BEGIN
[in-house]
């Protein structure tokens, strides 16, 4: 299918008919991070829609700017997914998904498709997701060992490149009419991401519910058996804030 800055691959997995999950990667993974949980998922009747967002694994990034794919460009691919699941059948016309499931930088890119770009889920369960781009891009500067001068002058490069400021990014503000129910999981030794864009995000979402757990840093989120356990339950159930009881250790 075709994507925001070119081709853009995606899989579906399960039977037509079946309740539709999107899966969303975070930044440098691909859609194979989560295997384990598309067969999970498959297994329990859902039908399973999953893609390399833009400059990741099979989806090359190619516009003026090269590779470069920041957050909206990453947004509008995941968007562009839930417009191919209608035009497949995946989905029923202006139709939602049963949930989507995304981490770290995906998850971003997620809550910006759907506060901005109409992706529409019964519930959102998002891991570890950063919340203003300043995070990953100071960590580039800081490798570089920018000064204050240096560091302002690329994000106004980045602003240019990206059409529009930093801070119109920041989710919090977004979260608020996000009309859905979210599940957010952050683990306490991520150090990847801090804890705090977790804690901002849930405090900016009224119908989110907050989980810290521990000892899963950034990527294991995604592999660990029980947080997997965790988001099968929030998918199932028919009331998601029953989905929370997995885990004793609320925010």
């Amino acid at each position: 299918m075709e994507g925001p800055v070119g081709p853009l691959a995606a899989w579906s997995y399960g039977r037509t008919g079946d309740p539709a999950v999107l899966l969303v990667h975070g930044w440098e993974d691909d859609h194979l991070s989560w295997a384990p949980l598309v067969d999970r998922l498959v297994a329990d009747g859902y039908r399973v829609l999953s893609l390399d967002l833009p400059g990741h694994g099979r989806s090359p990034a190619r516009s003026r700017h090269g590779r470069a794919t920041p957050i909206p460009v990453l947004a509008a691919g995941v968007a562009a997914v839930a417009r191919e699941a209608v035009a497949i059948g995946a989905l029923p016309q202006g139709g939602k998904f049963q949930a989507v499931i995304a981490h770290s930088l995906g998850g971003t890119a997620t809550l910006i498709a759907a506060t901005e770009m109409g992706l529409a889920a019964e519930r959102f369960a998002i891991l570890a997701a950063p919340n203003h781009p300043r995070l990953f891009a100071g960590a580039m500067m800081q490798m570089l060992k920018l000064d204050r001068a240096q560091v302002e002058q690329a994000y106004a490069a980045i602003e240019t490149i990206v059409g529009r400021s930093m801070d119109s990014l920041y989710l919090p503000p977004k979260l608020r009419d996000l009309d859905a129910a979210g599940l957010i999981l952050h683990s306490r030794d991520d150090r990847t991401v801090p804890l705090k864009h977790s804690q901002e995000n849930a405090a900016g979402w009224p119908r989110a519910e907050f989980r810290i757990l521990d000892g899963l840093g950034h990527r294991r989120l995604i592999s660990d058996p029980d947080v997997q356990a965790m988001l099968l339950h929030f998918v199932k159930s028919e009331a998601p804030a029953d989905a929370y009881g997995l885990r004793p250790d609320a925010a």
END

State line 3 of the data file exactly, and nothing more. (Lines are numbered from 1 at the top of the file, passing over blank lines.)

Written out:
């Amino acid at each position: 299918m075709e994507g925001p800055v070119g081709p853009l691959a995606a899989w579906s997995y399960g039977r037509t008919g079946d309740p539709a999950v999107l899966l969303v990667h975070g930044w440098e993974d691909d859609h194979l991070s989560w295997a384990p949980l598309v067969d999970r998922l498959v297994a329990d009747g859902y039908r399973v829609l999953s893609l390399d967002l833009p400059g990741h694994g099979r989806s090359p990034a190619r516009s003026r700017h090269g590779r470069a794919t920041p957050i909206p460009v990453l947004a509008a691919g995941v968007a562009a997914v839930a417009r191919e699941a209608v035009a497949i059948g995946a989905l029923p016309q202006g139709g939602k998904f049963q949930a989507v499931i995304a981490h770290s930088l995906g998850g971003t890119a997620t809550l910006i498709a759907a506060t901005e770009m109409g992706l529409a889920a019964e519930r959102f369960a998002i891991l570890a997701a950063p919340n203003h781009p300043r995070l990953f891009a100071g960590a580039m500067m800081q490798m570089l060992k920018l000064d204050r001068a240096q560091v302002e002058q690329a994000y106004a490069a980045i602003e240019t490149i990206v059409g529009r400021s930093m801070d119109s990014l920041y989710l919090p503000p977004k979260l608020r009419d996000l009309d859905a129910a979210g599940l957010i999981l952050h683990s306490r030794d991520d150090r990847t991401v801090p804890l705090k864009h977790s804690q901002e995000n849930a405090a900016g979402w009224p119908r989110a519910e907050f989980r810290i757990l521990d000892g899963l840093g950034h990527r294991r989120l995604i592999s660990d058996p029980d947080v997997q356990a965790m988001l099968l339950h929030f998918v199932k159930s028919e009331a998601p804030a029953d989905a929370y009881g997995l885990r004793p250790d609320a925010a």